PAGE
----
[Skip to Content]
Access to paid content on this site is currently suspended due to excessive activity being detected from your IP address Please contact the publisher to request reinstatement.
[Skip to Content Landing]
Other Articles
January 6, 1940

Post-Mortem Appearances

JAMA. 1940;114(1):85. doi:10.1001/jama.1940.02810010087039

This article is only available in the PDF format. Download the PDF to view the article, as well as its associated figures and tables.


The fourth edition of this book forms a useful compendium of information difficult to obtain from any other single source. The general practitioner occasionally called on to perform his own necropsies will receive much information to aid his task.

Gross changes are described in deaths from all causes and are conveniently grouped under ten headings, including the main systems, infections and death from causes other than disease. The new chapter on examination of stillbirths and neonatal deaths deserves favorable comment.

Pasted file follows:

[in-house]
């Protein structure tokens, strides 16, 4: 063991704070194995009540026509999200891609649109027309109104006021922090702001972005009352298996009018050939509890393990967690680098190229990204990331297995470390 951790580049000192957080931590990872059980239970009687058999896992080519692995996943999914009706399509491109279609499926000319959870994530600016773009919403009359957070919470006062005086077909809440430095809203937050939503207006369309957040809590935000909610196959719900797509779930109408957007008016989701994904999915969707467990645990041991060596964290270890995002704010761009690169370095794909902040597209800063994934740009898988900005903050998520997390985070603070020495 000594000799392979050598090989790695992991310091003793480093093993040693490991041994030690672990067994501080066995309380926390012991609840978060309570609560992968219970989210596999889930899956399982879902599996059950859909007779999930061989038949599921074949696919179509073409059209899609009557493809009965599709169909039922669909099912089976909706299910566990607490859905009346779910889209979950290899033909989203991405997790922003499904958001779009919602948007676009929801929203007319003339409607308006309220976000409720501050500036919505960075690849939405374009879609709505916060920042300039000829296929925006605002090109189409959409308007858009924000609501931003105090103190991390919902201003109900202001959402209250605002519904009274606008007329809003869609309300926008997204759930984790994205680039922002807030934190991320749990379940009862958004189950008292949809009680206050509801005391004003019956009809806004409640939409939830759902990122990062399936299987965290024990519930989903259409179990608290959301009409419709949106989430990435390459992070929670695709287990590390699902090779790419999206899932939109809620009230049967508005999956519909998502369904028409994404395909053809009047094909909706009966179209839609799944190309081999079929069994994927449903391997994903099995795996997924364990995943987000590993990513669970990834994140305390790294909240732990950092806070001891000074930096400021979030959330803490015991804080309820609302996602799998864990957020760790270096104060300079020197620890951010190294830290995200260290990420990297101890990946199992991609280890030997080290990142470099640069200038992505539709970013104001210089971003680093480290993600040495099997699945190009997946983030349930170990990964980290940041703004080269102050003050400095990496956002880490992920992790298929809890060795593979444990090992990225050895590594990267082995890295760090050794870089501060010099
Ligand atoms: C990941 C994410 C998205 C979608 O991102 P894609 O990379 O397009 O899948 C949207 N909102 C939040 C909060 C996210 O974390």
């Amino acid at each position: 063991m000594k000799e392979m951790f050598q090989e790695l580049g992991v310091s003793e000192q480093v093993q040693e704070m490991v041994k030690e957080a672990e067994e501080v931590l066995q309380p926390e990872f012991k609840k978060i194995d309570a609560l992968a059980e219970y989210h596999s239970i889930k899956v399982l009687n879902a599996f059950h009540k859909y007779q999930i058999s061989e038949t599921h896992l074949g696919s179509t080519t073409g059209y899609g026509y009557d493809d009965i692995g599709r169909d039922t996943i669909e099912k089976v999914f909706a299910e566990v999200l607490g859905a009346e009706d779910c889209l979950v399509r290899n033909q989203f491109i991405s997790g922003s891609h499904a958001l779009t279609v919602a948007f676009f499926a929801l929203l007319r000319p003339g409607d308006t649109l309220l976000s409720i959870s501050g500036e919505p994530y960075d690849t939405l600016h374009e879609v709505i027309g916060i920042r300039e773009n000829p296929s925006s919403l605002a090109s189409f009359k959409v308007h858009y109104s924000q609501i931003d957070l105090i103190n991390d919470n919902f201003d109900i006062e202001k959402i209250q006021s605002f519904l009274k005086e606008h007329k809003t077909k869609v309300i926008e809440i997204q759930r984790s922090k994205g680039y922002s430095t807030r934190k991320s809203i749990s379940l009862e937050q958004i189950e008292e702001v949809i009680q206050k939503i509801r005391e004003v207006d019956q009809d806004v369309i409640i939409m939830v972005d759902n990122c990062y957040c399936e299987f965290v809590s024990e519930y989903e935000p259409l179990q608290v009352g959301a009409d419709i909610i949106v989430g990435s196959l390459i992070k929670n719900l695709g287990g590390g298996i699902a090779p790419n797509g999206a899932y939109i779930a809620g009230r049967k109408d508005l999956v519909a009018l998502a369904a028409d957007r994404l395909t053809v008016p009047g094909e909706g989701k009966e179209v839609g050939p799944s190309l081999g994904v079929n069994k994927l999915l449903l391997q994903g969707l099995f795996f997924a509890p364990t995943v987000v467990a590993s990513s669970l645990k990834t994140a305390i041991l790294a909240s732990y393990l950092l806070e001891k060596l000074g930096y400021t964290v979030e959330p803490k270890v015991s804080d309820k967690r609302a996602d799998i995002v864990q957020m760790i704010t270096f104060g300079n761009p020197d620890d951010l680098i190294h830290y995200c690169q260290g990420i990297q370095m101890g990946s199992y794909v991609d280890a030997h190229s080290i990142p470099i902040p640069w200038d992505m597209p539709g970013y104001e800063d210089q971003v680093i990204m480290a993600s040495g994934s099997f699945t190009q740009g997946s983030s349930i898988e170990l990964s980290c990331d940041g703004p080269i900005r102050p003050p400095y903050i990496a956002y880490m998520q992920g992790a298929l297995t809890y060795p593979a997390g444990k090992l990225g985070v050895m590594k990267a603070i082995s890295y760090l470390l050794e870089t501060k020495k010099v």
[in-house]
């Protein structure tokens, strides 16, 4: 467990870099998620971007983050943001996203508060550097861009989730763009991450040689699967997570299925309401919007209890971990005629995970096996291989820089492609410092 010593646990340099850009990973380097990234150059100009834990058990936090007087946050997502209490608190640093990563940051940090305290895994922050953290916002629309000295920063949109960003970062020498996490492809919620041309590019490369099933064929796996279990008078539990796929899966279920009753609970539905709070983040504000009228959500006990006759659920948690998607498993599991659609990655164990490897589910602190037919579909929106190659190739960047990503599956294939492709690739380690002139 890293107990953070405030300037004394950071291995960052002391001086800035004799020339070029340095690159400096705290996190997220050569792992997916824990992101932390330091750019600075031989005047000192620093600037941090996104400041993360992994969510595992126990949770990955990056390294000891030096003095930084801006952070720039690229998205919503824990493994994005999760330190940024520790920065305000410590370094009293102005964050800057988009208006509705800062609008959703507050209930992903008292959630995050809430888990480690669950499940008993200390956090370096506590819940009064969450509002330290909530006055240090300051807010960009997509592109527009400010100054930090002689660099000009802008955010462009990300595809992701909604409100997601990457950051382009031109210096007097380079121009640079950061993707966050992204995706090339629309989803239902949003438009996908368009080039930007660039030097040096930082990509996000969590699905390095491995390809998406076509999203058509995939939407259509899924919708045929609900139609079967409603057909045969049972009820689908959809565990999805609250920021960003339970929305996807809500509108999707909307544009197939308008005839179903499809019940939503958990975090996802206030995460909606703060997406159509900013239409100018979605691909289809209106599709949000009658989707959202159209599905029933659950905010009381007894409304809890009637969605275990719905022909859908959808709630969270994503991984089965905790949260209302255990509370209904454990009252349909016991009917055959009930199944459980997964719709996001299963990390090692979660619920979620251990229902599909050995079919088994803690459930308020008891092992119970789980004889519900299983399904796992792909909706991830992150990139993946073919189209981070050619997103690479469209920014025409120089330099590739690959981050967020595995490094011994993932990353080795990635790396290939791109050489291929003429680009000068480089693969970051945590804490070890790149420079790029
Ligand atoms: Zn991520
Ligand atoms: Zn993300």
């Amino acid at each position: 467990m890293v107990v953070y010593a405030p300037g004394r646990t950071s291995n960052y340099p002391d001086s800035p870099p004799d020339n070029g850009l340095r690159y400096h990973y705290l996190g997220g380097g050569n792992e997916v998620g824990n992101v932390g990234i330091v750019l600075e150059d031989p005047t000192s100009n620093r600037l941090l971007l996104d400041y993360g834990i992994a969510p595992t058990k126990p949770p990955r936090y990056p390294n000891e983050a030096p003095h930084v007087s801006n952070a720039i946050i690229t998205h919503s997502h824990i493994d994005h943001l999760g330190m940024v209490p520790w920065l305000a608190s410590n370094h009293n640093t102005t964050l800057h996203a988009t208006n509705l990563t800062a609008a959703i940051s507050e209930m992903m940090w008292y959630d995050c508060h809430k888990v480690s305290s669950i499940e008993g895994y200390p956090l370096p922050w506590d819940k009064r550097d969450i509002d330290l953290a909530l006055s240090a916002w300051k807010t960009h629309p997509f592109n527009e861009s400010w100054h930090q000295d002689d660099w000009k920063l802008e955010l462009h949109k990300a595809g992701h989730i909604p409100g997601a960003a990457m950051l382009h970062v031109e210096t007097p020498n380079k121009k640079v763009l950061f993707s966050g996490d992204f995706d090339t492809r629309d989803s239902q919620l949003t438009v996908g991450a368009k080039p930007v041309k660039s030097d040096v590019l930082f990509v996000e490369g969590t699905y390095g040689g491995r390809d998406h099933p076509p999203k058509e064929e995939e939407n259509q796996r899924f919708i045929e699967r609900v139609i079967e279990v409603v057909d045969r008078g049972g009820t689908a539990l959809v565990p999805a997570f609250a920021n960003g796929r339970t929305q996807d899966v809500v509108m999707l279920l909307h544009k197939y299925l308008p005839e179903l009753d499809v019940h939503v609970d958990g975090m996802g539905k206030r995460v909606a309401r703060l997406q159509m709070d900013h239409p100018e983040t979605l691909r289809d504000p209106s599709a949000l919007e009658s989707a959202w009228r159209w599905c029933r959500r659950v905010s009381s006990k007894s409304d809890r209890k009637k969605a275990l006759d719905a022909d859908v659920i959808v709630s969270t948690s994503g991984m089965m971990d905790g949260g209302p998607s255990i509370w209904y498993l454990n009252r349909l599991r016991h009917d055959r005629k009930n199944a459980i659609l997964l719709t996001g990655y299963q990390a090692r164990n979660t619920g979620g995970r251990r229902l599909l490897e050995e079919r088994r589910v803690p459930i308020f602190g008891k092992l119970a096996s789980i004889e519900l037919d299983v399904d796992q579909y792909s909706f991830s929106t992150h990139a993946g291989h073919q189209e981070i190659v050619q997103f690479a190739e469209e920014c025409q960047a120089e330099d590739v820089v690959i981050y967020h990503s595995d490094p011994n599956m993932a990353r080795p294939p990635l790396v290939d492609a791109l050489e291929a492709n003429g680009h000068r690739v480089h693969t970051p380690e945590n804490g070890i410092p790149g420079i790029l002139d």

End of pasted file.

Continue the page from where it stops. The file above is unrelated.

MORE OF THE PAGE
The description of procedure in postmortem examinations offers a primary incision from the symphysis menti to the symphysis pubis, which, for cosmetic reasons, is less desirable than the pectoral V incision practiced in this country.

The appendix contains a useful group of tables including organ weights, fetus weights and lengths, fetal age, ossification centers and tooth eruption. Students, interns and residents will find this a small, handy book for quick

First Page Preview View Large
First page PDF preview
First page PDF preview